Tue, 26 Mar 2019

US-backed Syrian forces handed over to Iraq on Thursday 130 Iraqi members of the Islamic State group who were detained in Syria, an Iraqi military spokesperson said.

A spokesperson for the Kurdish-led Syrian Democratic Forces (SDF), however, denied the claim.

Iraqi security forces have received from the SDF "130 Iraqi Daesh fighters," General Yehya Rassoul, a spokesperson for Iraq's security media centre, told AFP using an Arabic acronym for ISIS.

"They used to fight in Iraq but when the battles were over they went to Syria where they were captured by SDF forces during recent fighting," he said.

Iraq declared victory over the jihadist group in late 2017 following a punishing campaign to dismantle its self-declared "caliphate" that once covered a third of the country.

Naim al-Kaood, the head of the security department in Iraq's Anbar province bordering Syria, told AFP the 130 ISIS fighters handed over were "wanted" by the Iraqi government.

A commander of the Hashed al-Shaabi paramilitary force, who declined to be named, said the jihadists were all Iraqi nationals and were transferred to authorities including members of military intelligence.

"Other groups will be handed over to Iraq, including families of the jihadists," said the commander.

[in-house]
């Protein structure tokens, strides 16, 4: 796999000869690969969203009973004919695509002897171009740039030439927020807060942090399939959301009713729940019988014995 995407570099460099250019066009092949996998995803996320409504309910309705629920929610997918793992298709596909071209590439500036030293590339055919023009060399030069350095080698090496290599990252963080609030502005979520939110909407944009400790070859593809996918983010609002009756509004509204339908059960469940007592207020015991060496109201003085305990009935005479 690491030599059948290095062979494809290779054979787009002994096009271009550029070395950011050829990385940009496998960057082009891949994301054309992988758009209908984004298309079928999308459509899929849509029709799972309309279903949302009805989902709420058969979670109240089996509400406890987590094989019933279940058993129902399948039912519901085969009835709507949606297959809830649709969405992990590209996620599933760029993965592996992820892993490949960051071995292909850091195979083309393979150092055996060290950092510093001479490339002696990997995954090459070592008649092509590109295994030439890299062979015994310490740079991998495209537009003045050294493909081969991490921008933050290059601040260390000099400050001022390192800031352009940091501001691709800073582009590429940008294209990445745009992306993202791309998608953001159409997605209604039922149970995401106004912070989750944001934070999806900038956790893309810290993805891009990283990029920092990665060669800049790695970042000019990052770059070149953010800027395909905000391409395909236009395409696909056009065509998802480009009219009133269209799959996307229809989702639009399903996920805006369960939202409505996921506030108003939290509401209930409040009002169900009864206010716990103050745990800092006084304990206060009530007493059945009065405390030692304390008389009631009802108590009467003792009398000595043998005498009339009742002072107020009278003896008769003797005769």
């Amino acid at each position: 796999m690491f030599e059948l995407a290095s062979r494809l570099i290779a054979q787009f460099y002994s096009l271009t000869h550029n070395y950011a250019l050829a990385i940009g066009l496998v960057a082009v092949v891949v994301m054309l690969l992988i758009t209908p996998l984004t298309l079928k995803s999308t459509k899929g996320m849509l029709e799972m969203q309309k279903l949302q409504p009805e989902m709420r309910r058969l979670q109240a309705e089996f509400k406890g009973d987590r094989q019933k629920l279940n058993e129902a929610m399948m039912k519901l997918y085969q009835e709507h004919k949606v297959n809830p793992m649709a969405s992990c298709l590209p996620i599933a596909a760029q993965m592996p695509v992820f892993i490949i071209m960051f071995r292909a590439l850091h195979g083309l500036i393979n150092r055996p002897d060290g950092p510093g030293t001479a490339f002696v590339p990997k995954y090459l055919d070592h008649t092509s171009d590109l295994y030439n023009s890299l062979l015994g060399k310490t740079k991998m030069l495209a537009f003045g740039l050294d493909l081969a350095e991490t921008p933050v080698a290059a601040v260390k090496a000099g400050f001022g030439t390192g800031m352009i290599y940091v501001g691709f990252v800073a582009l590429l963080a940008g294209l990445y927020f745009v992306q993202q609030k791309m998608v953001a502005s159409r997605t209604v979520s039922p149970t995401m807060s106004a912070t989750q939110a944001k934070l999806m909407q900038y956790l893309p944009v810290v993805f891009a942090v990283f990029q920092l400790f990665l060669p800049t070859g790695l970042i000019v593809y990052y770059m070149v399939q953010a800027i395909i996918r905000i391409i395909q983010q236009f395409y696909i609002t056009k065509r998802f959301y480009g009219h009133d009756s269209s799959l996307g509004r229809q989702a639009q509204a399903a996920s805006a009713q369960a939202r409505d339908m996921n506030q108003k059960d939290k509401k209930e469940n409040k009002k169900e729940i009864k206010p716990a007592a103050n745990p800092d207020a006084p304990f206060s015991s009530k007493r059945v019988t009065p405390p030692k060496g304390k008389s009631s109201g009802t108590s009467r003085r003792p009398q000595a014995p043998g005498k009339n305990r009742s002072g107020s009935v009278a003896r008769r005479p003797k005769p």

The Syrian Observatory for Human Rights, a Britain-based war monitor, said that around 150 ISIS jihadists and family members were handed back to Iraq.

It said the relatives were taken from Syria to Iraq in trucks of the US-led coalition that has been fighting the jihadists in the two countries.

SDF spokesperson Mustefa Bali dismissed Iraq's claims.

"We deny this information part and parcel," he said.

SDF forces, backed by coalition air strikes, have trapped ISIS jihadists in less than half a square kilometre (a fifth of a square mile) in the village of Baghouz, their last sliver of territory in eastern Syria.

On Wednesday, hundreds of people, including women and children, were trucked out of Baghouz, but the SDF said that a large number of civilians remained inside.

At the height of its rule, ISIS imposed its brutal interpretation of Islamic law on a "caliphate" straddling Syria and Iraq that was roughly the size of the United Kingdom.

But the jihadists have since lost almost all their territory and hundreds of foreigners suspected of being ISIS fighters, as well as related women and children, are being held by the SDF.

Syria's Kurds have long urged their home countries to take the detainees back, but nations have been reluctant.

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